Andy Brandi, former USTA Player Development coach, impacted generations of players

Haley Fuller | February 09, 2024

Andy Brandi, former USTA Player Development coach, passed away this week at the age of 72. Brandi was a legendary coach at the professional and collegiate levels for several decades, leaving an indelible mark on the tennis world.


Brandi played NCAA Division I college tennis at Trinity University in San Antonio, then joined the pro circuit under the training of Harry Hopman for a bit before turning his attention to coaching. Throughout his career, he worked with WTA Top 10 players Kathy Rinaldi, Maria Kirilenko, Elena Dementieva and 12-time Grand Slam doubles winner Lisa Raymond.

He served as the head women’s tennis coach at the University of Florida from 1985 to 2001, leading the Gators to three NCAA titles, six National Team Indoor Championships, 14 SEC regular season titles and six undefeated regular seasons. Additionally, Brandi coached four NCAA women’s singles champions and four NCAA doubles champions during his time in Gainesville.


His teams posted a 460-43 overall record, and his overall winning percentage of 91.5 percent ranks as the highest for any coach in the history of women’s collegiate tennis with at least five years of experience.


In 2006, Brandi was inducted into the University of Florida Hall of Fame due to his team’s success under his leadership, and the ITA Women’s Collegiate Tennis Hall of Fame in 2012. He also received Coach of the Year honors from the United States Professional Tennis Registry twice and was voted the Wilson/ITA National Coach of the Year twice during his tenure. In 2018, Brandi was awarded with a Team USA Legendary Coaching Award from the USTA.

Andi Brandi honored with a Team USA Legendary Coaching Award in 2018. Photo by Dave Kenas/USTA.

Brandi began coaching with USTA Player Development in August 2010 after time spent at IMG at the Evert Tennis Academy and the Harold Solomon Tennis Institute, and he made a significant impact on those he worked with.


“Andy will be remembered by his many accomplishments and contributions in coaching at the junior, collegiate and professional level. He will also be remembered by many of us, his former colleagues, as a great coach, friend, colleague and mentor,” said Martin Blackman, the general manager of player development for the USTA.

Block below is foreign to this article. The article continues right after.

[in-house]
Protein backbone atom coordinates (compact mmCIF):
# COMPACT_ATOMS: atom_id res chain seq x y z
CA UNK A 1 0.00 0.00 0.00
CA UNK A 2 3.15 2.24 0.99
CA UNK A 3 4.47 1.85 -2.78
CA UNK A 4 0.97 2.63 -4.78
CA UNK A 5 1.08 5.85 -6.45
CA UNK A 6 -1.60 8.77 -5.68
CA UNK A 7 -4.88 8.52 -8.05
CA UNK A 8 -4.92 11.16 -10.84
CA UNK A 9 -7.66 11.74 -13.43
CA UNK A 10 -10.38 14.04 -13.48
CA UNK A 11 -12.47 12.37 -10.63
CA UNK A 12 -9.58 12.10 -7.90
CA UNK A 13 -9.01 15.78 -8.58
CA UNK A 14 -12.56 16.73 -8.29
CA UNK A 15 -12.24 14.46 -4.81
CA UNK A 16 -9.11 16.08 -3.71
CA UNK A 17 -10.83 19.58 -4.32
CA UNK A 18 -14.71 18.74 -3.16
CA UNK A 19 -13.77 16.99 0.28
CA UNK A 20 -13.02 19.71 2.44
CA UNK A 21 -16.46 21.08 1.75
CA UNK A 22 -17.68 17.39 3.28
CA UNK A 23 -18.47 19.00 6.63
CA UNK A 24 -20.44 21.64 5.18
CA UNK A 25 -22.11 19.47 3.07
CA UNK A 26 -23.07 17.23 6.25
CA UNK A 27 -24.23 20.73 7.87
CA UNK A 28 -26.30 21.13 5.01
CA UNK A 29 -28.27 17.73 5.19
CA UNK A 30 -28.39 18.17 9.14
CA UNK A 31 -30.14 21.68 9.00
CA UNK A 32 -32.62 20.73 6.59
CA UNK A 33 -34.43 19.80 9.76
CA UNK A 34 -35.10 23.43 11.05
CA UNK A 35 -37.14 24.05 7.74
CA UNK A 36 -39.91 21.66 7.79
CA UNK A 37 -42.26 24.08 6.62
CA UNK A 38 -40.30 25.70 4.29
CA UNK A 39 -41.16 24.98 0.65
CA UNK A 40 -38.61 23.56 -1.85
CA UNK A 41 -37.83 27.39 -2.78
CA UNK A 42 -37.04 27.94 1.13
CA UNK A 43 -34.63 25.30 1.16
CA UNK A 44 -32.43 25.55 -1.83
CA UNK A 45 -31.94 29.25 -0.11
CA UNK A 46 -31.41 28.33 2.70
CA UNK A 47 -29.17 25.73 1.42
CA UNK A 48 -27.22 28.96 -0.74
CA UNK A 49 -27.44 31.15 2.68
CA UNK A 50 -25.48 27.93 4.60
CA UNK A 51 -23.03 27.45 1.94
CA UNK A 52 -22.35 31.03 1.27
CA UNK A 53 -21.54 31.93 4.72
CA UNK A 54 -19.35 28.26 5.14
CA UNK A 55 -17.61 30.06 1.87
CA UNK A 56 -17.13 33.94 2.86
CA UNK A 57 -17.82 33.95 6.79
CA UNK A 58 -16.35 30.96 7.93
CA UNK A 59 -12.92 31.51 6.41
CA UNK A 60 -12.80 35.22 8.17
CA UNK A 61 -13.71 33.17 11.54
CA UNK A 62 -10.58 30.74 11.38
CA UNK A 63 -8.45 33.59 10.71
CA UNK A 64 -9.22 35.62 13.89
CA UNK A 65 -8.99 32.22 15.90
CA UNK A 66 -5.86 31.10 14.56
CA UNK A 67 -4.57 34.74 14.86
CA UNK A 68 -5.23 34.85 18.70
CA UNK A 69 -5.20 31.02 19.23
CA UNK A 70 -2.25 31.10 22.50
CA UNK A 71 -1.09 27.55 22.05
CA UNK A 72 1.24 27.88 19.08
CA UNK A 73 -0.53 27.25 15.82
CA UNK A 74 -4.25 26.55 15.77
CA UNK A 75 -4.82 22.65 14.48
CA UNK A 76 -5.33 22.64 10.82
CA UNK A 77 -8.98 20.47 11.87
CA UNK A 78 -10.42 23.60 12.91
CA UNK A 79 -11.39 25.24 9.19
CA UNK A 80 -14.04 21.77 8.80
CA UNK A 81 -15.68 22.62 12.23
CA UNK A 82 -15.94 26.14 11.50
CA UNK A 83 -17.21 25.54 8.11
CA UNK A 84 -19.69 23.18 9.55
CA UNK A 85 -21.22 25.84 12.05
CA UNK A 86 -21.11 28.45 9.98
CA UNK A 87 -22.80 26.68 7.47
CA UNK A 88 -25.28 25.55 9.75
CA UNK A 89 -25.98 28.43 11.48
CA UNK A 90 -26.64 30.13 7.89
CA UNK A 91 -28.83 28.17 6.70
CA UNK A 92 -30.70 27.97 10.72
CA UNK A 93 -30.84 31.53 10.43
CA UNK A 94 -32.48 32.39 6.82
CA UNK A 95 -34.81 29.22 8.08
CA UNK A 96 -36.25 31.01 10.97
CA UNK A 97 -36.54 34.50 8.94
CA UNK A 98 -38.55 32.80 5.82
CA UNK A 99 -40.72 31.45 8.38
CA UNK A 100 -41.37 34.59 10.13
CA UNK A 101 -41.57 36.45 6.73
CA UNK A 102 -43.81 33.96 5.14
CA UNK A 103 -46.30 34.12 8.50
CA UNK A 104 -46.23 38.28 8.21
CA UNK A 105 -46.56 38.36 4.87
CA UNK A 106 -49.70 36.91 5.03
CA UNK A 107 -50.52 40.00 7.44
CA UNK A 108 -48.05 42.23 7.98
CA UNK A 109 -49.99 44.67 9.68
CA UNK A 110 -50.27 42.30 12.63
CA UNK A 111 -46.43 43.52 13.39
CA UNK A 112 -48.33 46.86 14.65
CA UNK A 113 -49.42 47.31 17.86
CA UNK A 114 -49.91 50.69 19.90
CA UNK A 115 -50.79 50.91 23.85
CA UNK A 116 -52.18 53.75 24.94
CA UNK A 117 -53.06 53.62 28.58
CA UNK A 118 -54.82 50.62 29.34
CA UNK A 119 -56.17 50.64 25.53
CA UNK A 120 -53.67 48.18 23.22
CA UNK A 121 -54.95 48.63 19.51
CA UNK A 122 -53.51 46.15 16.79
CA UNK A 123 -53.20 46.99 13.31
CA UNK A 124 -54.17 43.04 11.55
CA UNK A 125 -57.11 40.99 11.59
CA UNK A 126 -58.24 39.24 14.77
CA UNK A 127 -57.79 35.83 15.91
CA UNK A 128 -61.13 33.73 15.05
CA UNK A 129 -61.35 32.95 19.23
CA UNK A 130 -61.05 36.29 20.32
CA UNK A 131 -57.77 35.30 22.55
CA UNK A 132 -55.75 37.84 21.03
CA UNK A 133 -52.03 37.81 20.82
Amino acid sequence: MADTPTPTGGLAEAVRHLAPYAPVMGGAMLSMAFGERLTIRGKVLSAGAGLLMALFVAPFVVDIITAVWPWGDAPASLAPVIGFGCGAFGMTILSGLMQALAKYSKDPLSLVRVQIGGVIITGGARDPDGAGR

“Andy's legacy will live on in the lives of the players that he coached, the parents he counseled and the love that he showed his friends."


In 2017, he started coaching the Louisiana State University men’s tennis team alongside his son, Chris Brandi. The pair brought the team to new heights, leading the Tigers to 10 overall wins in their first season, then to 16 in the second. Under his guidance, the LSU team also reached No. 20 in the rankings, and had the No. 14 ranked recruiting class—the highest in program history.

Kent Kinnear and Andy Brandi. Photo by Dave Kenas/USTA.

Rinaldi, now the USTA Player Development's head of women's tennis, trained under Brandi during her time on tour, and worked with him on the Player Development team. She said his impact helped her become who she is today.


"Andy was my coach since I was 13 years old. He was more than a coach to me—he was a second father. He and I shared many incredible memories together. Not only did he help me reach the highest level of our sport, he is the reason why I became a coach. He impacted my life in such a positive way on and off the court." Rinaldi said.


Kent Kinnear, the head of men’s tennis at the USTA, added that Brandi was a great ambassador for tennis who was incredibly dedicated to the sport.

“It is with a heavy heart that we are trying to move forward through these past two days since Andy's passing. He cared so deeply for people, and we all were blessed to have Andy use tennis as his vehicle to impact others. His wisdom and knowledge of the game was so deep, with his coaching philosophy built on a foundation of fundamentals, but with his eye always on where the modern game was going.


“He was so well-respected and loved by coaches, players, and parents across the country and the tennis world. He is and will continue to be incredibly missed.”

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